I'm not quite sure what you are saying when you indicate that you have "downloaded the latest version." If you mean you have downloaded Camera Raw 6.5, you cannot use that with Photoshop CS4. Camera Raw 6.x is only compatible with Photoshop CS5 and the latest version of Photoshop Elements. The last version of Camera Raw that will work with Photoshop CS4 is version 5.7.
Thanks for your reply; yes, I am savvy enough to know that 6.5 is for CS5.
I have downloaded 5.7 both as a discreet download from Adobe's website, where the launching the dmg icon
performs the installation, at least according to the 'progress' box that appears.
I have also down a 'check for downloads' through photoshop (cs4) where several new components seem to get downloaded.
Following each of these downloads I shut down and restart the programs
Bridge and Photoshopand I've also re-started the machine
(brand spanking new MacBook Pro with Lion as the OS).
Yet after rebooting, both machine and program, checking Camera Raw preferences indicates ACR 5.0
Since I recently (June) bought a new iMac (both of my computers were aging badly) and was able to load 5.7 on the iMac
(running OSX 10.6.) I'm thinking this is a Lion OS issue, but I really welcome your expertise/advice.
Thanks and Happy Thanksgiving.
You should prolly go into your root Library (not the user Library) and check what version of Camera Raw is installed (and that only one plug-in is installed). Go to Library/Application Support/Adobe/Plug-ins/CS4/File Formats and make sure only one plug-in is there. If you click on the plug-in and get info (command i) you'll be able to see what version is there.
Since you have already installed ACR 5.7 on your iMac, you could copy that plug-in over to your MacBook. Manual installation isn't ideal and since you've been unable to use the auto update and installer, it may mean something is wrong with your Photoshop installation. You may need to do an un-install (using the uninstaller) and a re-install.
You are TOTALLY the man!
The plug in (5.7) for some reason did not go where it was supposed to go, which is exactly where you directed me.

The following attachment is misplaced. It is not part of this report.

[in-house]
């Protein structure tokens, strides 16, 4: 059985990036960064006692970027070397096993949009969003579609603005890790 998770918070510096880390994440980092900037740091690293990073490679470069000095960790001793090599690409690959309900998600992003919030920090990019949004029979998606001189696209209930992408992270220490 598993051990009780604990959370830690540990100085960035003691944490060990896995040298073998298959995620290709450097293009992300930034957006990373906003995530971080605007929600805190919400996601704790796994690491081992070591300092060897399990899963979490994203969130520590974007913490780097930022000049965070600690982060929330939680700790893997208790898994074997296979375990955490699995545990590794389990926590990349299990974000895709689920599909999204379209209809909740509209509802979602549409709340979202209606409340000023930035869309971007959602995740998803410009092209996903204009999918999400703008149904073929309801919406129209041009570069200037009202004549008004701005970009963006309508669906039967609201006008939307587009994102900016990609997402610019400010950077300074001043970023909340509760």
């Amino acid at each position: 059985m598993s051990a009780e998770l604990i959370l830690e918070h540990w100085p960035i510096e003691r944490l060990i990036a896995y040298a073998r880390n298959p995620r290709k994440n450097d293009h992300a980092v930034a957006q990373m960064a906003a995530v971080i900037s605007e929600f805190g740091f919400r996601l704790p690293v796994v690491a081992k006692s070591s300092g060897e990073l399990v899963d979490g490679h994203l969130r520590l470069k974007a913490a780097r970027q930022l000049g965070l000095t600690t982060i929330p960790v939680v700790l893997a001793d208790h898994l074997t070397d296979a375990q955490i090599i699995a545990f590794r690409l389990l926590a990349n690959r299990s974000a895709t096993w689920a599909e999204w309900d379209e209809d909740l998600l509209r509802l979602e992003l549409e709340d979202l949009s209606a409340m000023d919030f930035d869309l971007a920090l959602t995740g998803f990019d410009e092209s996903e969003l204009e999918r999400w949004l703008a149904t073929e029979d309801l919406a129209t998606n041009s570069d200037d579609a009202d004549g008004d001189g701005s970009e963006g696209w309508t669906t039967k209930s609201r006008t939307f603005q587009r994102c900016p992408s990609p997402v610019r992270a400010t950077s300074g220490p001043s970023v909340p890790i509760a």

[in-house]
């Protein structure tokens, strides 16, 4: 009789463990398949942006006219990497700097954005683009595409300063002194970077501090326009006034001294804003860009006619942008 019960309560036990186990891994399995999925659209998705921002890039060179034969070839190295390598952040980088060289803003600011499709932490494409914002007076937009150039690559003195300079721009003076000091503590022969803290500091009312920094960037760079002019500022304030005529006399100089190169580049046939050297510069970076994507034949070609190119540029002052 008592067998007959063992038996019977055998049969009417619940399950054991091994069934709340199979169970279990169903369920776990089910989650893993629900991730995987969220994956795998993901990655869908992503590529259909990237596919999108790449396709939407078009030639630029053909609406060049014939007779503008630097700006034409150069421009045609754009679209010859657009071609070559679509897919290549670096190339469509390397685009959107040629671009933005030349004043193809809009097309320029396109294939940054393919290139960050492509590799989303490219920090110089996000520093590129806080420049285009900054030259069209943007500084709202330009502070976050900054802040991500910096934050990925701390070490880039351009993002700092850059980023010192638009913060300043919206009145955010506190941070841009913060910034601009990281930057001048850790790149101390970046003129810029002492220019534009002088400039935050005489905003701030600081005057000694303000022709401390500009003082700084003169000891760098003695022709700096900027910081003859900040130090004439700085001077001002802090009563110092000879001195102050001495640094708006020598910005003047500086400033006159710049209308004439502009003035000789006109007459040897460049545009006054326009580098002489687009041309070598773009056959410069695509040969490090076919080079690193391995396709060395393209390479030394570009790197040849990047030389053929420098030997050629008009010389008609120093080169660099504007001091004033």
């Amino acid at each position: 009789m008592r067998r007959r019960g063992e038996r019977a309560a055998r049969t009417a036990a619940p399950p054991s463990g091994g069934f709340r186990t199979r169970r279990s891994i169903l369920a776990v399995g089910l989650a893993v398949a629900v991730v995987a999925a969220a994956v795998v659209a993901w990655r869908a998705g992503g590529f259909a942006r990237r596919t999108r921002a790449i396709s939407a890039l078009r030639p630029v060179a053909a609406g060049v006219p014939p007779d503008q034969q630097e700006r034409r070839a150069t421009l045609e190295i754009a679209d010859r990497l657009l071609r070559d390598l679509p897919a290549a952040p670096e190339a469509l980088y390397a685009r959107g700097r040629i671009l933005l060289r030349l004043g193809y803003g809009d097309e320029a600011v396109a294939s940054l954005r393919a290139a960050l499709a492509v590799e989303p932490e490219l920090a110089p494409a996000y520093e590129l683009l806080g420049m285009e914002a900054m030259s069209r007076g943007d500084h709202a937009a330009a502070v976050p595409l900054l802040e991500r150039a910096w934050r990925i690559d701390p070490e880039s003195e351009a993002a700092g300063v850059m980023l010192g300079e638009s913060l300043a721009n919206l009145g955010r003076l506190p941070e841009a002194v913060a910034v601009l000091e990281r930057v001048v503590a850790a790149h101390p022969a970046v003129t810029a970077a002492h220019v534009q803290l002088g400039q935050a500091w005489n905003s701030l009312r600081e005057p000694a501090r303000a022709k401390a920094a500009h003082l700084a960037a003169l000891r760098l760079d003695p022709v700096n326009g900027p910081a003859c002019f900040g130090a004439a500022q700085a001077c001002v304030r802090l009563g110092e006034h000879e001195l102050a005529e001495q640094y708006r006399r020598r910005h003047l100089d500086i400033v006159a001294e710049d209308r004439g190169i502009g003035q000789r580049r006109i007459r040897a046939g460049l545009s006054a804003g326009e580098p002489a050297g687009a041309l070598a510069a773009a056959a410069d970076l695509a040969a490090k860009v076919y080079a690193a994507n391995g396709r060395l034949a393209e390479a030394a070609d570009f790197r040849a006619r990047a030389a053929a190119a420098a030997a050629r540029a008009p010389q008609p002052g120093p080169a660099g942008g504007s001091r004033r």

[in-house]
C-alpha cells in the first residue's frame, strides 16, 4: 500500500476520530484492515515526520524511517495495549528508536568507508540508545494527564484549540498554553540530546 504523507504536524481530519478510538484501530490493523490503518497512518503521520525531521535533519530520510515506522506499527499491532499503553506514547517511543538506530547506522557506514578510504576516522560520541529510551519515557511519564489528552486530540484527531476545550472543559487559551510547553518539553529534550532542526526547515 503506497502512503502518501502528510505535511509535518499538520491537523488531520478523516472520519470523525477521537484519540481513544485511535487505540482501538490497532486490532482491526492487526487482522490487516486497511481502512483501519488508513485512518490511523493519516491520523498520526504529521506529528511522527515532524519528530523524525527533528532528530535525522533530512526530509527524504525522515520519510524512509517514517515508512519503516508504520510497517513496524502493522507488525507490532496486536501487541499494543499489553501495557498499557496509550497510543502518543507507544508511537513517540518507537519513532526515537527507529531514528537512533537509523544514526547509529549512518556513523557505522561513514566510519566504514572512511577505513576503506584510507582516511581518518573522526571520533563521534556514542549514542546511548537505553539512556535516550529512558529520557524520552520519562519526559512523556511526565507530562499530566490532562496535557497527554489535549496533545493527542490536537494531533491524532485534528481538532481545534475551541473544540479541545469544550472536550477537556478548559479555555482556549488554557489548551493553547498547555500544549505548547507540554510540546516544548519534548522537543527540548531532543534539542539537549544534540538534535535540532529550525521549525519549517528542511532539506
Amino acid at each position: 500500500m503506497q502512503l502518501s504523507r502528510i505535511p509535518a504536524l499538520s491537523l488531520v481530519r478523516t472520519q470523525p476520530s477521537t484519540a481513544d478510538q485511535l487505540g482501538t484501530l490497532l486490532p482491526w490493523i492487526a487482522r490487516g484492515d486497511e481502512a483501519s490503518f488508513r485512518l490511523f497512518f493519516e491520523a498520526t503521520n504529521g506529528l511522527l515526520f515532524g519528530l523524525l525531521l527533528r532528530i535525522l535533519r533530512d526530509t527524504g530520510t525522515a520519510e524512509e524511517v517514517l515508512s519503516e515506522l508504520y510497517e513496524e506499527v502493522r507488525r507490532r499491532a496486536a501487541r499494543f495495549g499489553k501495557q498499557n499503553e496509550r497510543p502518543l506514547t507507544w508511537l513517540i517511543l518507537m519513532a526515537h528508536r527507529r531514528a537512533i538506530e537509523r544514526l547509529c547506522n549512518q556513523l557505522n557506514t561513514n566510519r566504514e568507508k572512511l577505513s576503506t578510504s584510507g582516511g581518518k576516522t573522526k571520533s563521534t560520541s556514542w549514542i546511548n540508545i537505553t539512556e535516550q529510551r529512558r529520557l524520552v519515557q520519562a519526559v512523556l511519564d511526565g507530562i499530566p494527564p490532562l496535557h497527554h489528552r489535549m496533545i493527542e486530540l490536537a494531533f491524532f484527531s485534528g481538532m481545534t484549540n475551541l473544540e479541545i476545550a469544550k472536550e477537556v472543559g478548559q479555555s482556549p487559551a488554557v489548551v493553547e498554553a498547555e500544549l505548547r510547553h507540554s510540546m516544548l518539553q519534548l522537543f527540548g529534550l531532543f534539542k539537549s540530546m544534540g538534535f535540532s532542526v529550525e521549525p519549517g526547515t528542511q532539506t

In one of those odd computer things, the plug in that was there was 5.0, while the 5.7plug in was sitting on the dmg icon that was still mounted on my desktop.
Hey, I'm just a simple photographer!, and this was a totally effective fix.
Thank you for taking a moment, and have a wonderful Thanksgiving!
Is your opinion that CS 5/Lightroom 3 are worth the upgrades???
ansel adam wrote:
Is your opinion that CS 5/Lightroom 3 are worth the upgrades???
Absolutely...the improvements in image quality alone make that case.
How so?? I know that Lightroom has noise reduction features that have been widely praised
and hopefully an improvement over Noise Ninja for dealing with disappointing M8 Leica files shot above 640...
but what improvements in image quality in CS5?
In truth I have never used even a quarter of all PS capabilities since starting with it years and years (and years!) ago.
At one point, I was one of the most vocal critics of camera raw in the CS4 / Lightroom v2 days. In short, I felt that there was not enough control over noise reduction and fine detail rendition when processing digital camera raw files, especially at higher ISOs, although I had been quite pleased with earlier versions. That all changed when CS5 / LR v3 was released. You now have an enormous amount of control over exactly how much sharpening and how much noise reduction will be applied to an image. The amount of fine detail one can extract from a low-ISO raw file is extraordinary. When you crank up the ISO and an image gets noisy, you now can choose whether or not you prefer a smoother look at the expense of some of the more subtle texture details, or a slightly grainier look where one has a feeling that no significant fine details are lost from the original capture (what I prefer). The raw processing defaults in Adobe's latest software are good starting points, but for my personal tastes, I generally do modify them a bit with less NR and slightly more sharpening at a smaller radius.